Israeli Startup Lemonade Insurance Raises $120 Million, Led by Japan’s SoftBank

The startup, which relies on artificial intelligence and behavioral economics, currently sells insurance in eight U.S. states

Eliran Rubin
Eliran Rubin
U.S. one-hundred-dollar bills.
File photo: U.S. one-hundred-dollar bills. Credit: Kim Hong-Ji / Reuters
Eliran Rubin
Eliran Rubin

Lemonade Insurance, a U.S.-based startup founded in 2015 by Israelis Shai Wininger, its president, and Daniel Schreiber, its CEO, has raised $120 million in funding led by Japan’s SoftBank Group, the insurance firm announced Tuesday. The funds are to be used to finance expansion outside of the United States next year, Lemonade said.

The announcement comes just a year after its product launch as a tech-based insurance company relying on artificial intelligence and behavioral economics. It currently sells insurance in eight U.S. states, including California, Illinois, New Jersey, New York, and Texas.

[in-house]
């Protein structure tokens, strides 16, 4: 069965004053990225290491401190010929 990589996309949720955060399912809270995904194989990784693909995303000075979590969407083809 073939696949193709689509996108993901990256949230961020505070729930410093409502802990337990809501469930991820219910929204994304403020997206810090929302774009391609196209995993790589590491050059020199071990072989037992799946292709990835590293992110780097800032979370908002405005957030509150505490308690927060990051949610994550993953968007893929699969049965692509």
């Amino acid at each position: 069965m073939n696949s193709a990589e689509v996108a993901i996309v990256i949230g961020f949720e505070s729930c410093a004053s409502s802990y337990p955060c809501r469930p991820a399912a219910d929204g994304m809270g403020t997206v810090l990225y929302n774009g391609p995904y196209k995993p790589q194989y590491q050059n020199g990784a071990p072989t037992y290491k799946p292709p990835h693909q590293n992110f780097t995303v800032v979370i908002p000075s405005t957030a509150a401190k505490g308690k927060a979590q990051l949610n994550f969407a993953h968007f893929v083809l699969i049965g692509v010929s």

The latest Series C funding round saw the participation of all prior investors including Google Ventures, Allianz Insurance and XL Innovate. The company did not provide details regarding the company valuation in the latest funding round, but it is thought to be more than $500 million. Lemonade’s global expansion plans would make it one of the few insurance firms in the world with a global presence, Wininger noted.

Softbank has been a leader in investing huge sums in companies that are shaking up traditional industries.

The concept for Lemonade was that, with a fresh brand and through the use of technology, rather than relying on brokers, it could break into the huge and rather staid insurance market.

In contrast to veteran insurance firms, whose profits are dependent on the amounts that they pay out in policyholder claims, Lemonade said that it would take 20% of all premium payments to run the company and designate the rest for the payment of claims. The company’s business model is based on the sale of renters and homeowners’ policies through its app and the use of databases to calculate risk. The company has sold about 100,000 policies at this point, Wininger said.

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